Monster Mondays: Ebirah, Horror of the Deep (1966) [aka Godzilla vs. The Sea Monster]

By Ben Dower

Ryota Kane (Toru Watanabe) is desperate to search for his brother Yata Kane (Toru Ibuki), who has disappeared while at sea.??He tries to join a dance contest to win a boat, but is too late.??He goes with two men who lost the dance contest to the harbour, where they sneak onto a boat.??Inside the boat they find bank robber Yoshimura (Akira Takarada) hiding, but decide to spend the night on board.

The next morning, they awake to find Ryota has stolen the boat and is searching for his brother.  They get caught in a powerful storm, which washes them to Letchi Island.  As they near the island, the boat is attacked and destroyed by a giant lobster named Ebirah, but they all make it ashore safely.

On the island, they find a secret terrorist organization called Red Bamboo that is producing nuclear weapons.  Red Bamboo is enslaving people from Infant Island and using them to make a yellow liquid that keeps Ebirah away from their ships.  

A woman from Infant Island named Daiyo (Kumi Mizuno) manages to escape her Red Bamboo captors and joins with Ryota and his friends.  They find Godzilla sleeping on the island and awaken him.  Godzilla confronts Ebirah, and after a quick skirmish the two monsters go their separate ways.

Yata is found and the friends come up with a plan to sabatoge Red Bamboo, free the captured Infant Islanders, and escape Letchi Island.  The enslaved Infant Islanders create a fake yellow juice that won?t repel Ebirah.  Godzilla rampages through Red Bamboo?s base, activiating a nuclear self-destruct sequence.  As Red Bamboo flees the island, Ebirah attacks and sinks their boat, the fake yellow liquid doing nothing to stop him.

Godzilla fights Ebirah once more, ripping the giant crustacean?s claws off, and Mothra arrives in time to fly the film?s heros and Infant Islanders to safety.  Godzilla also manages to escape the island just before it is destroyed by Red Bamboo?s nuclear bomb. 

After the interplanetary special effects tour-de-force that was Invasion of Astro-MonsterEbirah, Horror of the Deep feels a lot more low key.  The film is set primarily on tropical island locations and has a much simpler plot than the two Ghidorah movies.  There are no scenes of major urban destruction, and both battles between Godzilla and Ebirah take place primarily in the water, something entirely new for the Godzilla series.

Part of the reason for the simplified special effects scenes is due to budget restraints.  In January 1966, a new monster television show began airing called Ultra Q.  Ultra Q was followed up in July 1966 by Ultraman, the first in a series of TV programs featuring a transforming giant alien that fights giant monsters.  With televisions now common in Japanese households and giant monsters regularly on TV, people had less of a need to go to the theatre to see giant monsters on the screen.  Add to that the fact Ebirah, Horror of the Deep was not a partially American funded co-production like Invasion of Astro-Monster, and it?s easy to understand why Toho was cutting budgets on their Godzilla pictures.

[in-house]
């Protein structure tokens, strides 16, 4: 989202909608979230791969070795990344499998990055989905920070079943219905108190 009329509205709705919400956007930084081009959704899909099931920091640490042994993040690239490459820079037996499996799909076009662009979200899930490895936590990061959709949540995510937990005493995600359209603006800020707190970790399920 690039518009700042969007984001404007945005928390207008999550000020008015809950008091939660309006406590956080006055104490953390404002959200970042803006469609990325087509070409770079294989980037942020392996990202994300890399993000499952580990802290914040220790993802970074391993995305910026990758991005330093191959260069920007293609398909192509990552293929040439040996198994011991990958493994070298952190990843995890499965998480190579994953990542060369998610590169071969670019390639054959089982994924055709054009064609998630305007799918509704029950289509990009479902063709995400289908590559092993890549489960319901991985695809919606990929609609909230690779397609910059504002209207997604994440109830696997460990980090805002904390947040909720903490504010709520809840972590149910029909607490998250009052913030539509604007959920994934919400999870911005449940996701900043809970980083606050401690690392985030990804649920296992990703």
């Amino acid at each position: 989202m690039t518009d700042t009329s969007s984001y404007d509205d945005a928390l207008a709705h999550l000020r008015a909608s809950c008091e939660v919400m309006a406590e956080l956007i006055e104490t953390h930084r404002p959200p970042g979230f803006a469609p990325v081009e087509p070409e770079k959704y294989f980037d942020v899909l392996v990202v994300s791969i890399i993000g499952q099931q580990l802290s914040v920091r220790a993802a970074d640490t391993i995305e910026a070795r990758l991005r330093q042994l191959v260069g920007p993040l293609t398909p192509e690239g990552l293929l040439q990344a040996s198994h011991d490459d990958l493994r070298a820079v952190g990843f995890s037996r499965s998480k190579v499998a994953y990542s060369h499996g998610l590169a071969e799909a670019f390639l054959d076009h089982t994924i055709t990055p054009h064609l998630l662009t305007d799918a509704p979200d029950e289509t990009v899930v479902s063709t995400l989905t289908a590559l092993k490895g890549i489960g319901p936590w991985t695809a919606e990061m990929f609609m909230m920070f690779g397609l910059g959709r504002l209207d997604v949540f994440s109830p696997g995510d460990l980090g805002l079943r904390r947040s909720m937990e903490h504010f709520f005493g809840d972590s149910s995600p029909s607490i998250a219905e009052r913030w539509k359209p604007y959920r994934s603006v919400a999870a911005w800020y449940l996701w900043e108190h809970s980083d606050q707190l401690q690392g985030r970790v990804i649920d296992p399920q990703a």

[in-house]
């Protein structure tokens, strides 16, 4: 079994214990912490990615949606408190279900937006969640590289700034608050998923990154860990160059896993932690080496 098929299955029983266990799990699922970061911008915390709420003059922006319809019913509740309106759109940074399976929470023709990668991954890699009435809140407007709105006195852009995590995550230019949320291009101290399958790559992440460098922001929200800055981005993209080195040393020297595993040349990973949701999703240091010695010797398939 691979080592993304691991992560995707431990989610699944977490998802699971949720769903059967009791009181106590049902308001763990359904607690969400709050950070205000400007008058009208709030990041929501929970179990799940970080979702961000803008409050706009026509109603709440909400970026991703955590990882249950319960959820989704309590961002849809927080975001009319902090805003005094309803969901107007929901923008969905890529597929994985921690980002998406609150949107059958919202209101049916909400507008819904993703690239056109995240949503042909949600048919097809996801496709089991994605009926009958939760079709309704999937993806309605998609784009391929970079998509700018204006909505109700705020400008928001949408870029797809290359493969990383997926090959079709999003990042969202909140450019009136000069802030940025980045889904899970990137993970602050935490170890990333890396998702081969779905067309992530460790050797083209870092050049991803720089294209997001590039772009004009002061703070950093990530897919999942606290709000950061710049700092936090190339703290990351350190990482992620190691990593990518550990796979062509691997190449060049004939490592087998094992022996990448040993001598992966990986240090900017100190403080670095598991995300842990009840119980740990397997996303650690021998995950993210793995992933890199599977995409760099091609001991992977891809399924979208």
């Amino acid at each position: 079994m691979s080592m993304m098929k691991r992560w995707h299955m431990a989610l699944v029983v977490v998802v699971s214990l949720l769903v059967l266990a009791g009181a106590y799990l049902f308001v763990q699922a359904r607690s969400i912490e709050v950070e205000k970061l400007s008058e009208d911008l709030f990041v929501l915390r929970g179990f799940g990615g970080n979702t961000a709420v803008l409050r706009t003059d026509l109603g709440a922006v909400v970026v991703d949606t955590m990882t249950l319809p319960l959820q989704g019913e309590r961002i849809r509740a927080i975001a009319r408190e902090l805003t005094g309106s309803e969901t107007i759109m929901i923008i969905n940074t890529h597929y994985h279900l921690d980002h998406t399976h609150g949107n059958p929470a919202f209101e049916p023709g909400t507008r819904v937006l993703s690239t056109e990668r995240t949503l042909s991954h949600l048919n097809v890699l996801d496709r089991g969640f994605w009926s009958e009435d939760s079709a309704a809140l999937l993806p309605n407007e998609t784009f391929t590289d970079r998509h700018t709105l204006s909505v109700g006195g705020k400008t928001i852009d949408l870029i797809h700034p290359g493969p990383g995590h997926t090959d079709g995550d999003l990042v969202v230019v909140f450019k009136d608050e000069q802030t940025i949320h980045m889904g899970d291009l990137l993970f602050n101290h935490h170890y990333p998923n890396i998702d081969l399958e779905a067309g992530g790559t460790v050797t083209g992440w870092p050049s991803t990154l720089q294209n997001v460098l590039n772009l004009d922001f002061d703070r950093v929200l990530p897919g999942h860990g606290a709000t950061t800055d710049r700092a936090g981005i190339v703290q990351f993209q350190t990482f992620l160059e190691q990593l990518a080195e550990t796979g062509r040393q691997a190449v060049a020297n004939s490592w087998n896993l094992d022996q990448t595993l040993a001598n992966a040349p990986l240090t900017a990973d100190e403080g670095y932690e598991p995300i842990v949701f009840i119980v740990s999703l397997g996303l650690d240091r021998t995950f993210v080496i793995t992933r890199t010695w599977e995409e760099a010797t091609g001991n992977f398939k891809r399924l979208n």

That?s not to say Ebirah, Horror of the Deep is a bad movie, because it isn?t.  What Ebirah, Horror of the Deep lacks in big budget monster action, it makes up for in human action.  The film has a real James Bond feel to it, with the over-the-top terrorist organization Red Bamboo pursuing our main characters all over Letchi Island.  The whole movie is just a lot of fun, from the dance contest at the beginning to the nuclear explosive climax.

Interestingly, Ebirah, Horror of the Deep was initially planned to be a King Kong movie.  The film was intended to be a co-production with Rankin/Bass Productions as a tie-in with their King Kong cartoon series.  Rankin/Bass, however, apparently rejected the script, so Toho just replaced King Kong with Godzilla and produced the film themselves.  Clues that this was intended to be a King Kong movie still remain in the finished film, such as the scene where Godzilla becomes fixated on Daiyo at one point.  Toho would eventually produce King Kong Escapes with Rankin/Bass the following year.

While the whole film is pretty fast-paced and light-hearted, there is still some social commentary present.  The ?Red? in Red Bamboo is clearly an allusion to communism and bamboo is a plant most commonly associated with pandas and China.  Red Bamboo?s Captain Yamoto (Akihiko Hirata) also wears an eye patch with a dragon on it.  In the mid-1960s, China became a nuclear-armed state.  Red Bamboo is clearly meant as a commentary on China?s nuclear weapons development.

Ebirah, Horror of the Deep was released directly to television in the United States in 1967 as Godzilla vs. The Sea Monster by Walter Reade Organization.  It was edited slightly and given an English dub by Titra Studios in the United States.  This version was the only version distributed in North America for decades. 

In 2005, TriStar released Toho?s international version of Ebirah, Horror of the Deep on DVD.  This version had the onscreen titles changed to English, and viewers could choose to watch it with the original Japanese audio or Toho?s own English dub, which was produced at Frontier Enterprises in Japan.  The international version with the same two audio options was released on DVD and Blu-ray by Kraken Releasing in 2014.  Both the TriStar and Kraken releases are out of print.  Only the original Japanese version of Ebirah, Horror of the Deep is currently available, and it is as part of The Criterion Collection?s Godzilla: The Showa-Era Films, 1954-1975 Blu-ray set featuring the first 15 Godzilla movies.

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